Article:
We will let index.ts be the entry to our package, so inside of that file we will want to export those functions:

export { add, subtract, multiply, divide } from "./math";

I am being explicit with my export statement here (in case we have any functions we don't accidentally want to export), but you can also just export the whole math file for our example.

At this stage, we are almost ready to build our package.

Setting up package.json for Parcel 2 and the GitHub NPM registry

Finally, the last thing we want to do is setup some key-value pairs in our package.json file. Mine will look like the following:

{ "name": "@okeeffed/hello-parcel-2-npm-packages", "version": "1.0.0", "description": "My first npm package built on Parcel 2", "source": "src/index.ts", "main": "dist/main.js", "module": "dist/module.js", "types": "dist/types.d.ts", "scripts": { "watch": "parcel watch", "build": "parcel build" }, "keywords": [], "author": "", "license": "ISC", "devDependencies": { "@tsconfig/recommended": "^1.0.1", "parcel": "^2.0.0" }, "repository": { "type": "git", "url": "git+https://github.com/okeeffed/hello-parcel-2-npm-packages.git" }, "bugs": { "url": "https://github.com/okeeffed/hello-parcel-2-npm-packages/issues" }, "homepage": "https://github.com/okeeffed/hello-parcel-2-npm-packages#readme", "publishConfig": { "registry": "https://npm.pkg.github.com/" } }

Here are some explainers:

  1. I've set the package name to @okeeffed/hello-parcel-2-npm-packages which will be what we export from in our example project.
  2. The source key tells Parcel where the entry to our project is.
  3. main. is the target output file of our build as CommonJS while module is our destination for an ES module. See more here.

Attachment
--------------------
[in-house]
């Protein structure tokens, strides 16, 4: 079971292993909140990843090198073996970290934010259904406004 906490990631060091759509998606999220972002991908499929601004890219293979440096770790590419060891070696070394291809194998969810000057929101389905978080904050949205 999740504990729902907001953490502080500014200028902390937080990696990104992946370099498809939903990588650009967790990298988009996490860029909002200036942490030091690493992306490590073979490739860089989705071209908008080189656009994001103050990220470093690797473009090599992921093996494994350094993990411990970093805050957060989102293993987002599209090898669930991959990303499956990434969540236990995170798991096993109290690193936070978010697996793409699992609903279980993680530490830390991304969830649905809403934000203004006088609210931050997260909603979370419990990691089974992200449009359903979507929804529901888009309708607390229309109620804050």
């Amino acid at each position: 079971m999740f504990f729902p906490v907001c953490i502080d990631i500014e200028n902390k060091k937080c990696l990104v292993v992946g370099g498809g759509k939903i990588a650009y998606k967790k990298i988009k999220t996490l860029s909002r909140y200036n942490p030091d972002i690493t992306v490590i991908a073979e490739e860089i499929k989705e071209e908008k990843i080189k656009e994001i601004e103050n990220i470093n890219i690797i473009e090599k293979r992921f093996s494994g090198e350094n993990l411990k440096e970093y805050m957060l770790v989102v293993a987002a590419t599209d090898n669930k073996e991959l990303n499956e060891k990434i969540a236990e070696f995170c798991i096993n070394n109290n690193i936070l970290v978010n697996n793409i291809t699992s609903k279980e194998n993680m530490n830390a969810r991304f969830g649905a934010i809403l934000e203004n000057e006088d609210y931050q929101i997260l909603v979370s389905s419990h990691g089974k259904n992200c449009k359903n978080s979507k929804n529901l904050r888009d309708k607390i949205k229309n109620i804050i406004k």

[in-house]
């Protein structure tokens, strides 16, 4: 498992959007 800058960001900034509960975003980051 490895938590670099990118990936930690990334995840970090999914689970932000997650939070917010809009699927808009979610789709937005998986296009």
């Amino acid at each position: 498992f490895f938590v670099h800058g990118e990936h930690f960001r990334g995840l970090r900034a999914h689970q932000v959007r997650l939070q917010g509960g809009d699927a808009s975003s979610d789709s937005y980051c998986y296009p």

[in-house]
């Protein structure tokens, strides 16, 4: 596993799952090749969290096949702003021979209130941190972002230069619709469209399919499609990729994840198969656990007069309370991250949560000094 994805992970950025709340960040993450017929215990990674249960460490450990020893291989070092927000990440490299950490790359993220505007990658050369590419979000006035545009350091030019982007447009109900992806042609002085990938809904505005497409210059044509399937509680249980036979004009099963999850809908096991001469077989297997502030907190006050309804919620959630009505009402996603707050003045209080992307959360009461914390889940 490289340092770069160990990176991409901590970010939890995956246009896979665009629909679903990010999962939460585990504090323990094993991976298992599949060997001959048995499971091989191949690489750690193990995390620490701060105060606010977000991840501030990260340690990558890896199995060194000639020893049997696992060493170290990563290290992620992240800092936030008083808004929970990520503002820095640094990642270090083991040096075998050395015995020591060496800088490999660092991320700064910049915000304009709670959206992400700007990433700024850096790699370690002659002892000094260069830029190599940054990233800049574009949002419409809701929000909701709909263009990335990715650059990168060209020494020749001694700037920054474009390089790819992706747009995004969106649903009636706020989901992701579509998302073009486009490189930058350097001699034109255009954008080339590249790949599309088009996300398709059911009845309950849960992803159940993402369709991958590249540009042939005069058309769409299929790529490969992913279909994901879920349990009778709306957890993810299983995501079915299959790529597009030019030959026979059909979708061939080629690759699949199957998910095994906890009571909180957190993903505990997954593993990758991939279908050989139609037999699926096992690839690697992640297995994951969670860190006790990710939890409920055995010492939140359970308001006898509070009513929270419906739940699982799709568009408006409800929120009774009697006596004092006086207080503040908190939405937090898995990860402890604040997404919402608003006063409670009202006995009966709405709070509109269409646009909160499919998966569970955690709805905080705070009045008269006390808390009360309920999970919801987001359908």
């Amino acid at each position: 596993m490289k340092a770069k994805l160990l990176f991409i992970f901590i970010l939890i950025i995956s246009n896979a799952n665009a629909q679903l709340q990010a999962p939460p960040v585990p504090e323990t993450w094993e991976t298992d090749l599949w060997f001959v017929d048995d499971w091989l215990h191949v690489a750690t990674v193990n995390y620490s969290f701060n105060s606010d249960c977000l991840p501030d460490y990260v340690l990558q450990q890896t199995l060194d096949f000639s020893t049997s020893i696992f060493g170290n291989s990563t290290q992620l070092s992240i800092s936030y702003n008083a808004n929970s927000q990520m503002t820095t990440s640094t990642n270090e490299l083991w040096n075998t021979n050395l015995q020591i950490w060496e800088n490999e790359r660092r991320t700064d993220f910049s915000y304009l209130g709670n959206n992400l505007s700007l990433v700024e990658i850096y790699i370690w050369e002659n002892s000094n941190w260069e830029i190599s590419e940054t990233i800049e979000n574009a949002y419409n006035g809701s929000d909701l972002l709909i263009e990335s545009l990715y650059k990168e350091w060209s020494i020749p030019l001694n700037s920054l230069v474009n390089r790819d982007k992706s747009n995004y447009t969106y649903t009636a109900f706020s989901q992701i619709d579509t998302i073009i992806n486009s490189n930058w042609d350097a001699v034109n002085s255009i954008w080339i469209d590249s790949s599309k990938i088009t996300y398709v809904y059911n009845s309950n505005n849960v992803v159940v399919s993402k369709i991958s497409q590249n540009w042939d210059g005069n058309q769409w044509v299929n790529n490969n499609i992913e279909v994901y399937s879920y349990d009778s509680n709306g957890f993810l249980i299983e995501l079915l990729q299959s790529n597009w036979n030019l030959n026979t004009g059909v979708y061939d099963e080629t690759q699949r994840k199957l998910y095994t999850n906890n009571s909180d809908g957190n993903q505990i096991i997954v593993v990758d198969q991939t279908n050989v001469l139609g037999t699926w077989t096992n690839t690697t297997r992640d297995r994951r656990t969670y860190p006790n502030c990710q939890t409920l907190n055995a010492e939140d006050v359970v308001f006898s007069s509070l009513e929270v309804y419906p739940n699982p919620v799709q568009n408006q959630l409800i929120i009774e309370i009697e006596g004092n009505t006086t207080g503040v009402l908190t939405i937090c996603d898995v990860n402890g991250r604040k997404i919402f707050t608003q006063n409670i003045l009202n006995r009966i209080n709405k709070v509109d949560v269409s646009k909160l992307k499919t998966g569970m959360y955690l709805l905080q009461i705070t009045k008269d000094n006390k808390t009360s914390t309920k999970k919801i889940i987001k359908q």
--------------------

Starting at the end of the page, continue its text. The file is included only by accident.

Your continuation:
4. types is the destination for the TypeScript definition file. Parcel will manage this for us!
  5. Under scripts, we add a watch script to run Parcel in watch mode for development, and a build script to build your project for release.

At this point, we already just want to build, so run npm run build in your terminal.

You will notice in the output that Parcel lets you know that it detected the package and installs everything it needs. Once installed, you will then get the output from the build:

$ npm run build > @okeeffed/hello-parcel-2-npm-packages@1.0.0 build > parcel build ✨ Built in 115ms dist/main.js 794 B 48ms dist/module.js 525 B 38ms dist/types.d.ts 826 B 37ms

Amazing! We see our three files being build out.

If we go back and check out package.json file now, we will see a change to our devDependencies which Parcel managed for us based on the detected configuration:

{ "devDependencies": { "@parcel/packager-ts": "^2.0.0", "@parcel/transformer-typescript-types": "^2.0.0", "@tsconfig/recommended": "^1.0.1", "parcel": "^2.0.0", "typescript": "^4.4.4" } // ... rest omitted for brevity }

It installed typescript along with the required @parcel/* namespace packages.

Publishing the package

I already have everything configured that I need to publish my package to the GitHub repository under the @okeeffed namespace, so I can just run npm publish.

$ npm publish npm notice npm notice 📦 @okeeffed/hello-parcel-2-npm-packages@1.0.0 npm notice === Tarball Contents === npm notice 255B README.md npm notice 794B dist/main.js npm notice 1.3kB dist/main.js.map npm notice 525B dist/module.js npm notice 1.3kB dist/module.js.map npm notice 826B dist/types.d.ts npm notice 481B dist/types.d.ts.map npm notice 111B kratos.json npm notice 953B package.json npm notice 58B src/index.ts npm notice 824B src/math.ts npm notice 55B tsconfig.json npm notice === Tarball Details === npm notice name: @okeeffed/hello-parcel-2-npm-packages npm notice version: 1.0.0 npm notice filename: @okeeffed/hello-parcel-2-npm-packages-1.0.0.tgz npm notice package size: 1.9 kB npm notice unpacked size: 7.5 kB npm notice shasum: 9d7a9334e4c882889cf675b0bc66d2012c4d544f npm notice integrity: sha512-tbvdBfNuz4Z/D[...]iz9IZy5ToZ1+A== npm notice total files: 12 npm notice + @okeeffed/hello-parcel-2-npm-packages@1.0.0